Alarming Rise in Heart DeathsPosted: May 22, 2012
Heart Attacks Without Heart Disease
Guest writer for Wake Up World
Something strange and ominous is happening to young people, especially women but also to lesser numbers of men. They are dying of sudden heart attacks (acute myocardial infarction, AMI) without the classic symptoms of heart disease, chest pain or blocked arteries. They die quickly, as though struck by lightning.
Every year since accounting began, there has been a tiny number of persons in the U.S. who died abruptly for no apparent reason. In fact, the annual list of mortality statistics issued by the U.S. National Center for Health Statistics included ‘unknown cause’ as a category, along with heart disease, cancer, stroke, and so on, until about 10 years ago. It was about that time that I called a statistician at NCHS to ask if the number dying for unknown reasons was going up. His answer was a definite and frustrated ‘Yes!’
Federal biostatisticians go to considerable lengths to determine a cause for every death on U.S. soil. People are simply not allowed to die without a good reason. And yet, despite their best efforts, there was a rising number of deaths that no one could account for.
NCHS appears to have solved the problem and now everyone who dies can be placed in an acceptable category. Since each death involves a heart that stops beating, deaths for ‘unknown’ reasons have become deaths from ‘heart attacks.’
A recent article in the Journal of the American Medical Association sounded an alarm and made the evening news: increases in the number of heart attack deaths between 1996 and 2004, occurring in young, healthy and symptom-free women has shocked the medical community. Deaths from ‘unknown causes’ remain and now happen often enough to have the attention of physicians, researchers and the government.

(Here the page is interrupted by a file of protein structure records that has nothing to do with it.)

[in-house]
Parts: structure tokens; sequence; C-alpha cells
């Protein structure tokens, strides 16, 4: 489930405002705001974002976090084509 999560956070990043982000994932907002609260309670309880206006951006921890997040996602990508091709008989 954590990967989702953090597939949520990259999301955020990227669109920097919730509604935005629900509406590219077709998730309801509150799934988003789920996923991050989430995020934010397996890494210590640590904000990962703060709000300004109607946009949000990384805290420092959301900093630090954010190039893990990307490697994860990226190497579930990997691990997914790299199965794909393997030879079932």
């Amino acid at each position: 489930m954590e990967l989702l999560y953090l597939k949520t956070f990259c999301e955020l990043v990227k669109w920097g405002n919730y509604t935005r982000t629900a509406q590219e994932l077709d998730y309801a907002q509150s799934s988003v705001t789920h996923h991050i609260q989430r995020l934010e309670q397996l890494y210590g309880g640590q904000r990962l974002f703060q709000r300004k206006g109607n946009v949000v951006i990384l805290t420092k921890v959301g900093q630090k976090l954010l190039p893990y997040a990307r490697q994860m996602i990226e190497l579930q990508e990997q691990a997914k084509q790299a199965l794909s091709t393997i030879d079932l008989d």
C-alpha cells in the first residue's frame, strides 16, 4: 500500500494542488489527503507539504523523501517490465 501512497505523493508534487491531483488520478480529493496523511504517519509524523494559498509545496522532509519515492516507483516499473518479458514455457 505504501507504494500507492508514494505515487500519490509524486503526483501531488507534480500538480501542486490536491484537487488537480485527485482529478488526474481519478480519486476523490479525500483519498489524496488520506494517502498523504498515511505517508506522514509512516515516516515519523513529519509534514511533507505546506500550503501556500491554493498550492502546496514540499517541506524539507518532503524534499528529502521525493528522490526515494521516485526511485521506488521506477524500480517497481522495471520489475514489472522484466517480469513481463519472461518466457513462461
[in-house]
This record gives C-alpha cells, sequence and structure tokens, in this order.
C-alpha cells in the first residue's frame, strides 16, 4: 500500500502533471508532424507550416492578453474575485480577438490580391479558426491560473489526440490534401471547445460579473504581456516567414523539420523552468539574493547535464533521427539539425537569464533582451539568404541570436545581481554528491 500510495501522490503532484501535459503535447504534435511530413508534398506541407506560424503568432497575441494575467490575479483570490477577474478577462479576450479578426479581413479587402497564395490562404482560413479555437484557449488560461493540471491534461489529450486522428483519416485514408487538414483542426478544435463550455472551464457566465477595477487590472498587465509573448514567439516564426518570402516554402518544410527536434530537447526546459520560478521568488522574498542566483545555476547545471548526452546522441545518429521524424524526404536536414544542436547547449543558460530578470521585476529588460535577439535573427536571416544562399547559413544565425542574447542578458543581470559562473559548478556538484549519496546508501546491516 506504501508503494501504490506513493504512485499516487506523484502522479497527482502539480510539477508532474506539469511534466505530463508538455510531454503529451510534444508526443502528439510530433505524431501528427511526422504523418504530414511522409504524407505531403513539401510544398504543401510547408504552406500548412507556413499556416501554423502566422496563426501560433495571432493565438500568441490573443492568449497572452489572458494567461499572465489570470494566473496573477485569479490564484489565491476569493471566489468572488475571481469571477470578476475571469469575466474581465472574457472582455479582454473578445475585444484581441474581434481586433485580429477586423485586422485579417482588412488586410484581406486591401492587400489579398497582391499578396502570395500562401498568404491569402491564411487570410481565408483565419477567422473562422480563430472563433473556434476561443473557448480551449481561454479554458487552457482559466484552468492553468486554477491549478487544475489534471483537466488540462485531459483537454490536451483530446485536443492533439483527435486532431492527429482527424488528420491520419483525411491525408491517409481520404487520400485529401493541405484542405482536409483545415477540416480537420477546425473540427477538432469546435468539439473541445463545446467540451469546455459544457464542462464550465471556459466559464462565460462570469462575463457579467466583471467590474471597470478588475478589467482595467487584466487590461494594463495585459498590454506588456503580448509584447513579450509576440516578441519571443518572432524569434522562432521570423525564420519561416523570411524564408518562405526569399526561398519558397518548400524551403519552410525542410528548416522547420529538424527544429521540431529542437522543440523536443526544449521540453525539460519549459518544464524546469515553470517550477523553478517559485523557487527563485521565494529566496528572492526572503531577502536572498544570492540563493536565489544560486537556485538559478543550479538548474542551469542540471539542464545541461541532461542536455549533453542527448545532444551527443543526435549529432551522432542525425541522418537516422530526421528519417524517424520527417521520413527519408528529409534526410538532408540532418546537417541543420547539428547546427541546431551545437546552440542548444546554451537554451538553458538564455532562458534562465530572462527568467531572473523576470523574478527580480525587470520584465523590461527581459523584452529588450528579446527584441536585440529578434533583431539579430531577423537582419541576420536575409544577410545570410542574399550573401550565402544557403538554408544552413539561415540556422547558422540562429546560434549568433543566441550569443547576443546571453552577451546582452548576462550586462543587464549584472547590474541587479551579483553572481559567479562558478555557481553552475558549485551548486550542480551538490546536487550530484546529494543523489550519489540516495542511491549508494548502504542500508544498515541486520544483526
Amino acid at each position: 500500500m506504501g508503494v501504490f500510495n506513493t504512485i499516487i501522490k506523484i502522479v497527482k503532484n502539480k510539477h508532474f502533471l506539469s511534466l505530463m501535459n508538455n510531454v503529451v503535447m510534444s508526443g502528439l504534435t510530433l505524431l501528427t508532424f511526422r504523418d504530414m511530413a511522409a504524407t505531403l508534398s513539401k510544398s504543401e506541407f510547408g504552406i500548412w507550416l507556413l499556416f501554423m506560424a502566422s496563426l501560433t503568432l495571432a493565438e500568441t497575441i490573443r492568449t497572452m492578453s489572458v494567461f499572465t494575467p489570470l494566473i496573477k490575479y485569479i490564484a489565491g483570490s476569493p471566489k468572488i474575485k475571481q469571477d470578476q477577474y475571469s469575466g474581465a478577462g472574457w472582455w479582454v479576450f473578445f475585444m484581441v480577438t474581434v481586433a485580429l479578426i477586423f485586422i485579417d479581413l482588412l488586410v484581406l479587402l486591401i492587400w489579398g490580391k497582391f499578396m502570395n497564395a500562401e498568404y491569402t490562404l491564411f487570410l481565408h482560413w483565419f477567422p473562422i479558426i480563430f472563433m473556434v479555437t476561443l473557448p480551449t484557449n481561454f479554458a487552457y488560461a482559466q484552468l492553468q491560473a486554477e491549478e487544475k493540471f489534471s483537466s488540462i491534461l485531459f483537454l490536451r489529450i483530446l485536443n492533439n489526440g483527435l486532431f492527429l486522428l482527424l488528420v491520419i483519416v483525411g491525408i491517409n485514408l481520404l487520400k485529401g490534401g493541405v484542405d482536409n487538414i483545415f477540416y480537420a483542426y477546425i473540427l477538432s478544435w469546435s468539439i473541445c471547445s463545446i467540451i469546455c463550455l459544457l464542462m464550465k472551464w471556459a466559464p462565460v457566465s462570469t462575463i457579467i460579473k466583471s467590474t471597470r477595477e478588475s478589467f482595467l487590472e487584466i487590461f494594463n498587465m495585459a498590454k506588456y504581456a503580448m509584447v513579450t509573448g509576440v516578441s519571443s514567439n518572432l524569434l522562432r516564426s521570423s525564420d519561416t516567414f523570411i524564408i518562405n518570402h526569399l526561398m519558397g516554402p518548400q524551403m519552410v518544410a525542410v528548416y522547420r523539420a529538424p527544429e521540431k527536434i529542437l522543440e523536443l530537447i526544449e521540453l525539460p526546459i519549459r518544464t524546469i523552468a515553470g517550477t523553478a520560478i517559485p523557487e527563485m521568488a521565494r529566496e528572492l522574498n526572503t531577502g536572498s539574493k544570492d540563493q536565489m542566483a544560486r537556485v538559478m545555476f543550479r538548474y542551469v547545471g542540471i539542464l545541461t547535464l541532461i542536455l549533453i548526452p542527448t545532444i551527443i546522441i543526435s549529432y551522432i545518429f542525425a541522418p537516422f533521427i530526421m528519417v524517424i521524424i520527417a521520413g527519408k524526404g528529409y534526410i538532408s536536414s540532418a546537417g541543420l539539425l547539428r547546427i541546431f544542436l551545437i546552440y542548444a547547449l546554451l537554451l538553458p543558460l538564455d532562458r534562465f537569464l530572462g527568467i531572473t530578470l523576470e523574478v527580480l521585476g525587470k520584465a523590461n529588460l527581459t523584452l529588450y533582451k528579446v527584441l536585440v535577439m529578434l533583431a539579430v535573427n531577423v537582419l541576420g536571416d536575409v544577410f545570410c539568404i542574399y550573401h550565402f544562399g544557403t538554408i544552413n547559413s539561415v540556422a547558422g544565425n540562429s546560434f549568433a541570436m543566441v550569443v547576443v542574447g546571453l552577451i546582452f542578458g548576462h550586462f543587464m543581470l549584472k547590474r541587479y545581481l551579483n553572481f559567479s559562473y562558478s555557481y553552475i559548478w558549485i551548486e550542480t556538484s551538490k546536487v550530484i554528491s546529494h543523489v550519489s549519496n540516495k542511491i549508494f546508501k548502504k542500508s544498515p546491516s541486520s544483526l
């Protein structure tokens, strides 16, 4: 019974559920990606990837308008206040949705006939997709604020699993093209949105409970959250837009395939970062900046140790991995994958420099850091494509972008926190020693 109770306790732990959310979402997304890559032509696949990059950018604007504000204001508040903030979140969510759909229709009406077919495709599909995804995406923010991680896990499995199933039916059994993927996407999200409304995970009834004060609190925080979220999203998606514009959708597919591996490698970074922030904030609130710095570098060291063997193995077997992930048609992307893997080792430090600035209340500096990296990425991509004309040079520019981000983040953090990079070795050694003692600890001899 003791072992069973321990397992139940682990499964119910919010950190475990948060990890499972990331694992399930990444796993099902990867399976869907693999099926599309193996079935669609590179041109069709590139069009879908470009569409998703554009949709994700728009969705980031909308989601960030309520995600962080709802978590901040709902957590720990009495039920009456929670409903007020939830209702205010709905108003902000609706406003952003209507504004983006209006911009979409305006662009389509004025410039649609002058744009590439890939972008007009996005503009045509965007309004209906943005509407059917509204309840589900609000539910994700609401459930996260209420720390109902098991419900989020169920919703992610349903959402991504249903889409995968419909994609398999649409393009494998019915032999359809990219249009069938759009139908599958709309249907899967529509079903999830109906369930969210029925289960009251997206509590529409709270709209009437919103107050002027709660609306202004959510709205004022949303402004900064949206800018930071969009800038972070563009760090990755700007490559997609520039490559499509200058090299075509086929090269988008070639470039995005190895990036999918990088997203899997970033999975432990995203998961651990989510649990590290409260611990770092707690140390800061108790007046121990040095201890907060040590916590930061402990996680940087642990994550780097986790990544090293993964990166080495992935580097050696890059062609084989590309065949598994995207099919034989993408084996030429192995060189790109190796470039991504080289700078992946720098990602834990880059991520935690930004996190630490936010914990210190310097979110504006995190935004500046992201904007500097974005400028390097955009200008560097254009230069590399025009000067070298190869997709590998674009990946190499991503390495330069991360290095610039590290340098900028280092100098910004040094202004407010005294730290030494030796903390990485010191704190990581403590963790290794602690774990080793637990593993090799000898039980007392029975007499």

In the dry but riveting language of a medical journal:
The risk among [young] women relative to men … is not … explained by differences in MI severity, comorbidity, or treatment.… The reasons for this age-dependent disparity in mortality [for younger women] are not clear.
Translation: We haven’t a clue what is going on.
The statistics include only those who die of sudden heart attack in the hospital. Abrupt cardiac failure also happens to men and women who die outside of the hospital and to unknown numbers who look sudden death in the face but survive. It occurs to those with heart disease, high blood pressure, obesity or diabetes, and the elderly, and those ’contributing factors’ are blamed for the death even when they are not responsible. According to NCHS, death certificates listing Acute Myocardial Infarction as the primary cause actually occur almost 30% more often than officially tabulated.
The total incidence of sudden death that can be attributed to nothing beyond heart failure is a complete mystery. The young and symptom-free may be the tip of the iceberg.